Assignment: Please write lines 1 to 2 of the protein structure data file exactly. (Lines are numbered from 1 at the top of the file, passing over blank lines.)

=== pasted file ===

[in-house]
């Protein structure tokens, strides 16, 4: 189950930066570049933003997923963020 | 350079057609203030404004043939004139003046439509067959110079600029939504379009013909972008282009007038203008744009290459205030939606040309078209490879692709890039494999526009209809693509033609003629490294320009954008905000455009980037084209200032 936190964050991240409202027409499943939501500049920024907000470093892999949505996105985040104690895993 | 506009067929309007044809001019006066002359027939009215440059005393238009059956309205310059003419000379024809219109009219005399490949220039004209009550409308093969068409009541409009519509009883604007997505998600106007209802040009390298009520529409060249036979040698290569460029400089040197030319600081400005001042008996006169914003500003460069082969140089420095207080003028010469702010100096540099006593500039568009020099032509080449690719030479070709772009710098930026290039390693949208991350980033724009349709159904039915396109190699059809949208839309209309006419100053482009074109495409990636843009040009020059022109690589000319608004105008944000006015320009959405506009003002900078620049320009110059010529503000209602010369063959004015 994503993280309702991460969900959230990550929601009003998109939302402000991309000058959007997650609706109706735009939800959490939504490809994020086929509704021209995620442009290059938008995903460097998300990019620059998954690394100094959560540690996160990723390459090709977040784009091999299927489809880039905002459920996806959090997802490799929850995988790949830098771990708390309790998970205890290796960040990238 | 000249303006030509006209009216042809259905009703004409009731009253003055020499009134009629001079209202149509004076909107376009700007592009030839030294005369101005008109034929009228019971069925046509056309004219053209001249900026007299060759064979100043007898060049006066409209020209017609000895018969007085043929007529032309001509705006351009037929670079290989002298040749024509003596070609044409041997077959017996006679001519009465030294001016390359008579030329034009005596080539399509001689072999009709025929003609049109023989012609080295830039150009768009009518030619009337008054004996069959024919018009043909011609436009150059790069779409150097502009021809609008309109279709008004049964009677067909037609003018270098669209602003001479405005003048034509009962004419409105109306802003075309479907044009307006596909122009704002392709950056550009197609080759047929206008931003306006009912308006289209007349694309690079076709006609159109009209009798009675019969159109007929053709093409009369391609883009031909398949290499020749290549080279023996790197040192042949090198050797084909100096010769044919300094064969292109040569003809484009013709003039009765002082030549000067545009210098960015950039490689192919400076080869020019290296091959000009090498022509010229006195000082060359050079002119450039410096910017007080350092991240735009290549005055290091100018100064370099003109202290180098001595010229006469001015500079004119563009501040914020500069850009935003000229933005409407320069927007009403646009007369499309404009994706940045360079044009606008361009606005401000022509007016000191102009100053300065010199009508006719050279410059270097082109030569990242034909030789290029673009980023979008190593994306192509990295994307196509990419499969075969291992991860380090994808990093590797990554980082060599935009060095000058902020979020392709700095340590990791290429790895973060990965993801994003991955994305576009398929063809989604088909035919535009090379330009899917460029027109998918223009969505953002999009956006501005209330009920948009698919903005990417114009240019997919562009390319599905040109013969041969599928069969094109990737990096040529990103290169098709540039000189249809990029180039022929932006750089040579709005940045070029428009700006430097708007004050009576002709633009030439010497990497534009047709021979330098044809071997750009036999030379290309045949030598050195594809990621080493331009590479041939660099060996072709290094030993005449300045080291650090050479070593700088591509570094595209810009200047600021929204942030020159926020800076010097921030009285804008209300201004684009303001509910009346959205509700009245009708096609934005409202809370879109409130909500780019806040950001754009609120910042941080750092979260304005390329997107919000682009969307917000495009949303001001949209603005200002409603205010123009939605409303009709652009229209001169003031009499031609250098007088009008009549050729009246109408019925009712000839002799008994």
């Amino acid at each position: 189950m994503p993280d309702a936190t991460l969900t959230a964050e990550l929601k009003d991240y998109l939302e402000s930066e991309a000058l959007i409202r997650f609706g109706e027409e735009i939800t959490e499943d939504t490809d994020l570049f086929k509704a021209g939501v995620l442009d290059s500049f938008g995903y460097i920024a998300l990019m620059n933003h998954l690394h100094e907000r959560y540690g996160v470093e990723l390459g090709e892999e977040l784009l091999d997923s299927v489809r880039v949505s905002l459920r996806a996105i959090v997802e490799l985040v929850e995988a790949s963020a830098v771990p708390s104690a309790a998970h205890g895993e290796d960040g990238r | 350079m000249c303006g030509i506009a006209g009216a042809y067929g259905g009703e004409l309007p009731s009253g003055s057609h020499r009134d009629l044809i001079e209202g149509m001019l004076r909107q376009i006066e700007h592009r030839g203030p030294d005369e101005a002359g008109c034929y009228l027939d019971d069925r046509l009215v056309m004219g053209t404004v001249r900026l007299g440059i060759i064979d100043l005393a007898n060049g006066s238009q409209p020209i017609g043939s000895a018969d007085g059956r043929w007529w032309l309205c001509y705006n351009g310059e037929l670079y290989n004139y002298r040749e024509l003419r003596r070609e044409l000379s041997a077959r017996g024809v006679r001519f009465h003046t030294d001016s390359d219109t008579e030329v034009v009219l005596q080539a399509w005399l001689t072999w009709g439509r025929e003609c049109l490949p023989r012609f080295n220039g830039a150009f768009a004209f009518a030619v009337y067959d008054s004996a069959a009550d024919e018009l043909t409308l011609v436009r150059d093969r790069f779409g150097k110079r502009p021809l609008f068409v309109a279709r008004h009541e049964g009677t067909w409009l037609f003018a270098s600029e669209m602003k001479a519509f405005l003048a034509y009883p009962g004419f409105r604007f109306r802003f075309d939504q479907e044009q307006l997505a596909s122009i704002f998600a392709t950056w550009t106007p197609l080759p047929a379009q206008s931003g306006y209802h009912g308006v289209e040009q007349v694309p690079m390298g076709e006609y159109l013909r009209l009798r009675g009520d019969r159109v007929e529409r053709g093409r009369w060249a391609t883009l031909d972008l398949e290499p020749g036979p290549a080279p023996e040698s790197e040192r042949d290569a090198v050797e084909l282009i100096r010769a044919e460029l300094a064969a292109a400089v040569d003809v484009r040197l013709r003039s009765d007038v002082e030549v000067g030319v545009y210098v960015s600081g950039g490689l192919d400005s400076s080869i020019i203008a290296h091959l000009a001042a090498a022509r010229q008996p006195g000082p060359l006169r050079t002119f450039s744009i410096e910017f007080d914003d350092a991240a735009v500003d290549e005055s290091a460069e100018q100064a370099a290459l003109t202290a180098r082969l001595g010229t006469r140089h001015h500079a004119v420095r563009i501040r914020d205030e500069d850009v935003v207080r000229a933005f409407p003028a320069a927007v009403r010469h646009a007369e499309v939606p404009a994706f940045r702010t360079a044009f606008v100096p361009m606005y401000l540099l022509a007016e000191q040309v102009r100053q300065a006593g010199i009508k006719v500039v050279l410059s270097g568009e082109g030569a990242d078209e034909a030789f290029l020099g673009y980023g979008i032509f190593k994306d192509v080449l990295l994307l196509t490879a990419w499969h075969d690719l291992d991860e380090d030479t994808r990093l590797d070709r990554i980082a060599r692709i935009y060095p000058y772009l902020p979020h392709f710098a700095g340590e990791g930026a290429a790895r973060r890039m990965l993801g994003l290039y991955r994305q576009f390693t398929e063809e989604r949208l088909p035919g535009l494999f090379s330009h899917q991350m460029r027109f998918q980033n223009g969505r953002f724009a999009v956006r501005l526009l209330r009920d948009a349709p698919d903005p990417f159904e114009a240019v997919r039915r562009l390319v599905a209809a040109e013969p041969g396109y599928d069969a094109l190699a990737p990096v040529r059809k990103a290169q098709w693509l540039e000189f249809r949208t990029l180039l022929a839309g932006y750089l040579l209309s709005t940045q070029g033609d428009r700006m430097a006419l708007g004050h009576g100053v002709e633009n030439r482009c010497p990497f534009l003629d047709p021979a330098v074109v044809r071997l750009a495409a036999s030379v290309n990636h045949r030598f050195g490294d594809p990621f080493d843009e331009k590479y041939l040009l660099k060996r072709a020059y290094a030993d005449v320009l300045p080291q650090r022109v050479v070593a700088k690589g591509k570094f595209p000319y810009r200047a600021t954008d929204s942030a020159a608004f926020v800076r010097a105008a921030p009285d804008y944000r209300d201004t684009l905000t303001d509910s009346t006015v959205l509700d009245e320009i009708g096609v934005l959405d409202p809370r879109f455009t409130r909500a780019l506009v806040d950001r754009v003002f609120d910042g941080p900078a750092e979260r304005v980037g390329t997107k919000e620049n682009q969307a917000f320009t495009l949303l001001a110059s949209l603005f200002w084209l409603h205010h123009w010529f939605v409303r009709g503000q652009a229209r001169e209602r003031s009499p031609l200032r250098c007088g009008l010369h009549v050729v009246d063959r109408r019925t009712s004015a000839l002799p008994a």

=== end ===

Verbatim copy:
[in-house]
């Protein structure tokens, strides 16, 4: 189950930066570049933003997923963020 | 350079057609203030404004043939004139003046439509067959110079600029939504379009013909972008282009007038203008744009290459205030939606040309078209490879692709890039494999526009209809693509033609003629490294320009954008905000455009980037084209200032 936190964050991240409202027409499943939501500049920024907000470093892999949505996105985040104690895993 | 506009067929309007044809001019006066002359027939009215440059005393238009059956309205310059003419000379024809219109009219005399490949220039004209009550409308093969068409009541409009519509009883604007997505998600106007209802040009390298009520529409060249036979040698290569460029400089040197030319600081400005001042008996006169914003500003460069082969140089420095207080003028010469702010100096540099006593500039568009020099032509080449690719030479070709772009710098930026290039390693949208991350980033724009349709159904039915396109190699059809949208839309209309006419100053482009074109495409990636843009040009020059022109690589000319608004105008944000006015320009959405506009003002900078620049320009110059010529503000209602010369063959004015 994503993280309702991460969900959230990550929601009003998109939302402000991309000058959007997650609706109706735009939800959490939504490809994020086929509704021209995620442009290059938008995903460097998300990019620059998954690394100094959560540690996160990723390459090709977040784009091999299927489809880039905002459920996806959090997802490799929850995988790949830098771990708390309790998970205890290796960040990238 | 000249303006030509006209009216042809259905009703004409009731009253003055020499009134009629001079209202149509004076909107376009700007592009030839030294005369101005008109034929009228019971069925046509056309004219053209001249900026007299060759064979100043007898060049006066409209020209017609000895018969007085043929007529032309001509705006351009037929670079290989002298040749024509003596070609044409041997077959017996006679001519009465030294001016390359008579030329034009005596080539399509001689072999009709025929003609049109023989012609080295830039150009768009009518030619009337008054004996069959024919018009043909011609436009150059790069779409150097502009021809609008309109279709008004049964009677067909037609003018270098669209602003001479405005003048034509009962004419409105109306802003075309479907044009307006596909122009704002392709950056550009197609080759047929206008931003306006009912308006289209007349694309690079076709006609159109009209009798009675019969159109007929053709093409009369391609883009031909398949290499020749290549080279023996790197040192042949090198050797084909100096010769044919300094064969292109040569003809484009013709003039009765002082030549000067545009210098960015950039490689192919400076080869020019290296091959000009090498022509010229006195000082060359050079002119450039410096910017007080350092991240735009290549005055290091100018100064370099003109202290180098001595010229006469001015500079004119563009501040914020500069850009935003000229933005409407320069927007009403646009007369499309404009994706940045360079044009606008361009606005401000022509007016000191102009100053300065010199009508006719050279410059270097082109030569990242034909030789290029673009980023979008190593994306192509990295994307196509990419499969075969291992991860380090994808990093590797990554980082060599935009060095000058902020979020392709700095340590990791290429790895973060990965993801994003991955994305576009398929063809989604088909035919535009090379330009899917460029027109998918223009969505953002999009956006501005209330009920948009698919903005990417114009240019997919562009390319599905040109013969041969599928069969094109990737990096040529990103290169098709540039000189249809990029180039022929932006750089040579709005940045070029428009700006430097708007004050009576002709633009030439010497990497534009047709021979330098044809071997750009036999030379290309045949030598050195594809990621080493331009590479041939660099060996072709290094030993005449300045080291650090050479070593700088591509570094595209810009200047600021929204942030020159926020800076010097921030009285804008209300201004684009303001509910009346959205509700009245009708096609934005409202809370879109409130909500780019806040950001754009609120910042941080750092979260304005390329997107919000682009969307917000495009949303001001949209603005200002409603205010123009939605409303009709652009229209001169003031009499031609250098007088009008009549050729009246109408019925009712000839002799008994």